Huntington cites how students who attend the learning center achieved higher grades and ultimately received an impressive amount in scholarship funding. “Our individualized test prep programs’ results are tremendous and show that after only three months of tutoring, students on average achieved a 5.2 point increases on the ACT and 238 point increase on the SAT,” she says. “In addition to the point increases, on average, our seniors in the tri-state area last year [each] received over $50,000 in scholarship offers.”
Create a Registry for College Funding
As your child grows, there are other ways to keep the savings going. For example, when arranging birthday parties or other special events, consider asking guests to contribute to your child’s 529 rather than giving a physical gift.
“It may not win best gift on the day of the birthday party, but it sure will come in handy down the road,” says Pete Wylie, vice president of Student Lending at CommonBond, a financial service that refinances graduate and undergraduate loans. There are even websites that allow people to register online to send gifts to 529 accounts, including Ugift529.com, GiftofCollege.com, and LEAF College Savings.
Remember It’s Never Too Late
As important as it is to start saving early, it’s never too late. It might also give you a better idea of what type of education you’re saving for, and whether your child is likely to attend community college, a private institution, or another type of school. If your child knows what kind of career path she wants to take, that can also be helpful in figuring out which school to attend. The most expensive school doesn’t always mean the best education.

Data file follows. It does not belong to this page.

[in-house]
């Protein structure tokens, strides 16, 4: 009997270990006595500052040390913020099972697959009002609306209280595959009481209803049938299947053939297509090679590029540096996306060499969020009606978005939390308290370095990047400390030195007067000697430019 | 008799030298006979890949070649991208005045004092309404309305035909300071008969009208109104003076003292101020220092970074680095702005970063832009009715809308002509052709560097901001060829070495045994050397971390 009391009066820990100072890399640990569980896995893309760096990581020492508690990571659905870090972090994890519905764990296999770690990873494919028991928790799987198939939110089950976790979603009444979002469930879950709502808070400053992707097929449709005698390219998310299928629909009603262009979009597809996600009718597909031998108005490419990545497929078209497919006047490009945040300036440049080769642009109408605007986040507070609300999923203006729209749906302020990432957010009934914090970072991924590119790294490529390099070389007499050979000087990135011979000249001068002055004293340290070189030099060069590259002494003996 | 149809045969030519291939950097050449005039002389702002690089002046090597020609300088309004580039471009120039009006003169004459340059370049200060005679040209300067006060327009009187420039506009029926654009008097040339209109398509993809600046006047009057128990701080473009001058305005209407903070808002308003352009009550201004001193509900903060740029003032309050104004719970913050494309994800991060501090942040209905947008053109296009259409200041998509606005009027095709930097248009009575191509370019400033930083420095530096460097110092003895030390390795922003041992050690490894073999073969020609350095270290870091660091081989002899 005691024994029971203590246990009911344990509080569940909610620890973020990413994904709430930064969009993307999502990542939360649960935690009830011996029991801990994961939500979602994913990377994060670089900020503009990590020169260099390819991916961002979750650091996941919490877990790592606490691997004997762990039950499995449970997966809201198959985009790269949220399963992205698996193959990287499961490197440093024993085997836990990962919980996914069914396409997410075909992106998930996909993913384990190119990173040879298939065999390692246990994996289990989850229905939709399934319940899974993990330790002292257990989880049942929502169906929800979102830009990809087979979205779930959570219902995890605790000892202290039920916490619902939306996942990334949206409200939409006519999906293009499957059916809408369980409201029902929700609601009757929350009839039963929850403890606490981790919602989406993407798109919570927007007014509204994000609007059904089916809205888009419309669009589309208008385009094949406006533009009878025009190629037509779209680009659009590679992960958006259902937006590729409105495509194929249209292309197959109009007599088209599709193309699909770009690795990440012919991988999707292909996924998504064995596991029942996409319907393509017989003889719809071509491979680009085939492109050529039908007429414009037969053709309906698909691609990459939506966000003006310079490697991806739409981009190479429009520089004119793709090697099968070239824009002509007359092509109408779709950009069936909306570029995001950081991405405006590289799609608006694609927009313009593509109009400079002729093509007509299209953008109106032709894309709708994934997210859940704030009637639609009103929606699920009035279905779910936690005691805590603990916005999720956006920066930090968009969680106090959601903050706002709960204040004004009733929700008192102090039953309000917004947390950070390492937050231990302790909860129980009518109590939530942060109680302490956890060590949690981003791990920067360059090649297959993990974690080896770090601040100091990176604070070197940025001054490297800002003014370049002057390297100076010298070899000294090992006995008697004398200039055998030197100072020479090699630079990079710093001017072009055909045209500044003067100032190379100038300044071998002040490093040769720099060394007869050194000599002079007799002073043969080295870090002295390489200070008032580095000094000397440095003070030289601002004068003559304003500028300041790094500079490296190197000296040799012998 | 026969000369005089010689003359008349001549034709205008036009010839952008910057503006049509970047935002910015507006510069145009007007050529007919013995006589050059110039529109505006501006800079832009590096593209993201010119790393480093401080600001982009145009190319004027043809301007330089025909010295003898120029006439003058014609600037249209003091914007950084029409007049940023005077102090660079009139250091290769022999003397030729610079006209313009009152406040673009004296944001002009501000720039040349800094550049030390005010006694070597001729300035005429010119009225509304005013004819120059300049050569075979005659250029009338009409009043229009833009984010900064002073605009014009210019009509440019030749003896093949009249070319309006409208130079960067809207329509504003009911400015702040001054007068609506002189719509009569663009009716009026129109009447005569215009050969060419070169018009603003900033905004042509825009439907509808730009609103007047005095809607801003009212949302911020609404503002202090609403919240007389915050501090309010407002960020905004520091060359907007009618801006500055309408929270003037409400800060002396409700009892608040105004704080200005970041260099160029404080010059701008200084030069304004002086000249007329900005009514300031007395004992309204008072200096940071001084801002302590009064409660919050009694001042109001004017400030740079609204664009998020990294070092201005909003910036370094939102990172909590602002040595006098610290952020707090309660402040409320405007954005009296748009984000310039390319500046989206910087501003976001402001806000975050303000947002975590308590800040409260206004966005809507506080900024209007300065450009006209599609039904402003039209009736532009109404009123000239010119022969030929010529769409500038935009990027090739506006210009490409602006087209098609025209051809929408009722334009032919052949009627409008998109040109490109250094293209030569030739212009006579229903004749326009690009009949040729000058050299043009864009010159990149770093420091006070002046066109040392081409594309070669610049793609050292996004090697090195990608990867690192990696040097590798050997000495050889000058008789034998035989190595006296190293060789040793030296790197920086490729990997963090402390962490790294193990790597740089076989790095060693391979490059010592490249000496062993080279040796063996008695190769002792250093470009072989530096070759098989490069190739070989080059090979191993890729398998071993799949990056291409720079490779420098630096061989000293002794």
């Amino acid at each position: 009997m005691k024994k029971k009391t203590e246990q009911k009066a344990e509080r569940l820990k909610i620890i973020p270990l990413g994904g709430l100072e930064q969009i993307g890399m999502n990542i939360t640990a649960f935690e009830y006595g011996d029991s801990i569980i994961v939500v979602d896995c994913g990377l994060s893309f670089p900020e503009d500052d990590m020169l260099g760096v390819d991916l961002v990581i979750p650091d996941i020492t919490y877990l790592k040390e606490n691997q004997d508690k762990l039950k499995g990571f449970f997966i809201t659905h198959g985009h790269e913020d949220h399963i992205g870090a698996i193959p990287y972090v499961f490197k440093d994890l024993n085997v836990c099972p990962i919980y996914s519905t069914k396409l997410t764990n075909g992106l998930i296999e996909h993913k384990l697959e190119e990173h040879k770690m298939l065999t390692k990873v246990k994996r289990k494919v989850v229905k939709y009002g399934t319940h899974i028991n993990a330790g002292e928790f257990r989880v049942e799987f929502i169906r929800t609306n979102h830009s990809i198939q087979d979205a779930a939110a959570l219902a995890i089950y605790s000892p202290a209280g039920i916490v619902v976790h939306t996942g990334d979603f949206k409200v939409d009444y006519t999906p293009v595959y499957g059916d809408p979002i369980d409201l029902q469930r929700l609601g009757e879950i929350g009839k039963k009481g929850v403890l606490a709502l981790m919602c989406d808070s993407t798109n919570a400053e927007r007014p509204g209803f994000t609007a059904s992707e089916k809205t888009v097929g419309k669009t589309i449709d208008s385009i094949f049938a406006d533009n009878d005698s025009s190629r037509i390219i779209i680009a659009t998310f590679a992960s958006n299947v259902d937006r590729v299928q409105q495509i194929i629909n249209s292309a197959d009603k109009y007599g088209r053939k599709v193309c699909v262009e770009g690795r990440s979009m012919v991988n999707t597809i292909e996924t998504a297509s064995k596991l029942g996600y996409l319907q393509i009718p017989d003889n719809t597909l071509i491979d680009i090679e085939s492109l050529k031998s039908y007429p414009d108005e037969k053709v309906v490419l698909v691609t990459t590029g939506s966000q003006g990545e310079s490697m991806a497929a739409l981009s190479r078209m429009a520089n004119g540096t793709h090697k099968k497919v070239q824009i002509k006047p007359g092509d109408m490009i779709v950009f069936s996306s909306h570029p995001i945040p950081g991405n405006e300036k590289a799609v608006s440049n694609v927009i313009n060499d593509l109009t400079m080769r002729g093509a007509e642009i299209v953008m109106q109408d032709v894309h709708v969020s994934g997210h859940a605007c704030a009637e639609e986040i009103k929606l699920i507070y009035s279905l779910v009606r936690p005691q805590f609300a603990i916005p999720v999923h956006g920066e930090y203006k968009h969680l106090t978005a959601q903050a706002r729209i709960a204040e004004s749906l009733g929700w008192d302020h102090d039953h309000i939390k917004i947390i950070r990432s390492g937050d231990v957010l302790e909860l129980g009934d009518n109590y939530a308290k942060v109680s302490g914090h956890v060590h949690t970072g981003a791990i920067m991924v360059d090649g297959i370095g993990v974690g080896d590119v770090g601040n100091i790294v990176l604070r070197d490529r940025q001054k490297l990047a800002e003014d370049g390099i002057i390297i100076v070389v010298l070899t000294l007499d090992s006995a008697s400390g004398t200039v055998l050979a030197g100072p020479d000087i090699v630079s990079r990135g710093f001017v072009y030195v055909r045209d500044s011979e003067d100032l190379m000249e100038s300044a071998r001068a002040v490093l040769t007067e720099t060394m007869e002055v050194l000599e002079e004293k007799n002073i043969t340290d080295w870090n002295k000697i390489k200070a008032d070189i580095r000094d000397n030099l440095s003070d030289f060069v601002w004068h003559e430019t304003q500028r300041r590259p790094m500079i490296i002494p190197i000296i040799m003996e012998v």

“The first step to do is to get some kind of idea as to what college education we’re talking about,” says Douglas Boneparth, a certified financial planner and author of The Millennial Money Fix. “Once you have time and value, there’s any number of college education calculators online. I do this typically during financial planning. You can search to solve for how much you need to save each month, each year to actually achieve that goal.”
There are some other factors to keep in mind within these calculations as you work to fund your child’s education goals, Boneparth adds.
“There [are] a lot of assumptions in there—the return on the money you’re investing, the inflation rate of college education and tuition. But if you’ve quantified it by time and value and have used the calculator and have solved for what it’s going to take every month, you’ll have something here that you can use. You can take that information and plug it into your budget.”
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Make Your Kids Part of the Process
One last tip from the experts is to get your kids involved in college planning early. Talk about school with them, and get them to start saving once they have a job and start earning money.
“Encourage each child to open a Roth IRA when they start earning money. You want to get them in the habit of saving a portion, at least twenty percent, of what they earn,” Epperson says. “Saving more early on will encourage them to keep saving, even if it’s a little less, later. Also, each child can have their own high yield savings account. When you start teaching them to manage their own money, show them the benefits of saving in their own account. Talking about saving can provide some great teachable moments.”